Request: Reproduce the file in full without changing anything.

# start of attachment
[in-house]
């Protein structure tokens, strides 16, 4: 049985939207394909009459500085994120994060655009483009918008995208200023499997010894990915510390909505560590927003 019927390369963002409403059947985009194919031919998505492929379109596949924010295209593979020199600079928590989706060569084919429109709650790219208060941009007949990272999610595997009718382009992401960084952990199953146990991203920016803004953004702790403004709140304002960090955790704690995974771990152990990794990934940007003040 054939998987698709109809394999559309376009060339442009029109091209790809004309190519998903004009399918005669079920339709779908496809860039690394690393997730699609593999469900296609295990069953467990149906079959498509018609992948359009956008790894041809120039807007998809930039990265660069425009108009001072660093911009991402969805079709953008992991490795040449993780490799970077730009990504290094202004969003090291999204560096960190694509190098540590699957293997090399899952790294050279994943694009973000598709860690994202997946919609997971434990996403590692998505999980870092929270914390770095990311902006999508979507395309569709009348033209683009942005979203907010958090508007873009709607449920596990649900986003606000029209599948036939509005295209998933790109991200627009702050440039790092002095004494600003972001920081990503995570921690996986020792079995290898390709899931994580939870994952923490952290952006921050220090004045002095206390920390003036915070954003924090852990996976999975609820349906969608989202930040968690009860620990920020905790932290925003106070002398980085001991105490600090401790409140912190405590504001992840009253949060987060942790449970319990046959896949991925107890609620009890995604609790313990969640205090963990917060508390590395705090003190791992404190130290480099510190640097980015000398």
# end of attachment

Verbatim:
[in-house]
């Protein structure tokens, strides 16, 4: 049985939207394909009459500085994120994060655009483009918008995208200023499997010894990915510390909505560590927003 019927390369963002409403059947985009194919031919998505492929379109596949924010295209593979020199600079928590989706060569084919429109709650790219208060941009007949990272999610595997009718382009992401960084952990199953146990991203920016803004953004702790403004709140304002960090955790704690995974771990152990990794990934940007003040 054939998987698709109809394999559309376009060339442009029109091209790809004309190519998903004009399918005669079920339709779908496809860039690394690393997730699609593999469900296609295990069953467990149906079959498509018609992948359009956008790894041809120039807007998809930039990265660069425009108009001072660093911009991402969805079709953008992991490795040449993780490799970077730009990504290094202004969003090291999204560096960190694509190098540590699957293997090399899952790294050279994943694009973000598709860690994202997946919609997971434990996403590692998505999980870092929270914390770095990311902006999508979507395309569709009348033209683009942005979203907010958090508007873009709607449920596990649900986003606000029209599948036939509005295209998933790109991200627009702050440039790092002095004494600003972001920081990503995570921690996986020792079995290898390709899931994580939870994952923490952290952006921050220090004045002095206390920390003036915070954003924090852990996976999975609820349906969608989202930040968690009860620990920020905790932290925003106070002398980085001991105490600090401790409140912190405590504001992840009253949060987060942790449970319990046959896949991925107890609620009890995604609790313990969640205090963990917060508390590395705090003190791992404190130290480099510190640097980015000398």